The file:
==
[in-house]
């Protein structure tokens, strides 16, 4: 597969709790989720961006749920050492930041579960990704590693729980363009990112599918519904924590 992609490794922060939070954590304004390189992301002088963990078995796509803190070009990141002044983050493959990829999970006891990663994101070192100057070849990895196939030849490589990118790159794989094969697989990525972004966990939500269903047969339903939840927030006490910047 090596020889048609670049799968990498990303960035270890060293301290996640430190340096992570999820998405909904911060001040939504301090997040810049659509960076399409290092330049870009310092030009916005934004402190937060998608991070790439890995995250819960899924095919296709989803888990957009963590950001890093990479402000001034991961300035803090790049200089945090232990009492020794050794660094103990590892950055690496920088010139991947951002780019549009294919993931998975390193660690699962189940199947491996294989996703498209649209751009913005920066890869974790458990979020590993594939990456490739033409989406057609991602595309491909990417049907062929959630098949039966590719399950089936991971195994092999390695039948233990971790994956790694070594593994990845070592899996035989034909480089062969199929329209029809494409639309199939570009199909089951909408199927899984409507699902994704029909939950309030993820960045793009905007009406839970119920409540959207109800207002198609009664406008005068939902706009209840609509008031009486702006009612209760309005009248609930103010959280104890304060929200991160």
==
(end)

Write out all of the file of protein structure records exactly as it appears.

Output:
[in-house]
């Protein structure tokens, strides 16, 4: 597969709790989720961006749920050492930041579960990704590693729980363009990112599918519904924590 992609490794922060939070954590304004390189992301002088963990078995796509803190070009990141002044983050493959990829999970006891990663994101070192100057070849990895196939030849490589990118790159794989094969697989990525972004966990939500269903047969339903939840927030006490910047 090596020889048609670049799968990498990303960035270890060293301290996640430190340096992570999820998405909904911060001040939504301090997040810049659509960076399409290092330049870009310092030009916005934004402190937060998608991070790439890995995250819960899924095919296709989803888990957009963590950001890093990479402000001034991961300035803090790049200089945090232990009492020794050794660094103990590892950055690496920088010139991947951002780019549009294919993931998975390193660690699962189940199947491996294989996703498209649209751009913005920066890869974790458990979020590993594939990456490739033409989406057609991602595309491909990417049907062929959630098949039966590719399950089936991971195994092999390695039948233990971790994956790694070594593994990845070592899996035989034909480089062969199929329209029809494409639309199939570009199909089951909408199927899984409507699902994704029909939950309030993820960045793009905007009406839970119920409540959207109800207002198609009664406008005068939902706009209840609509008031009486702006009612209760309005009248609930103010959280104890304060929200991160």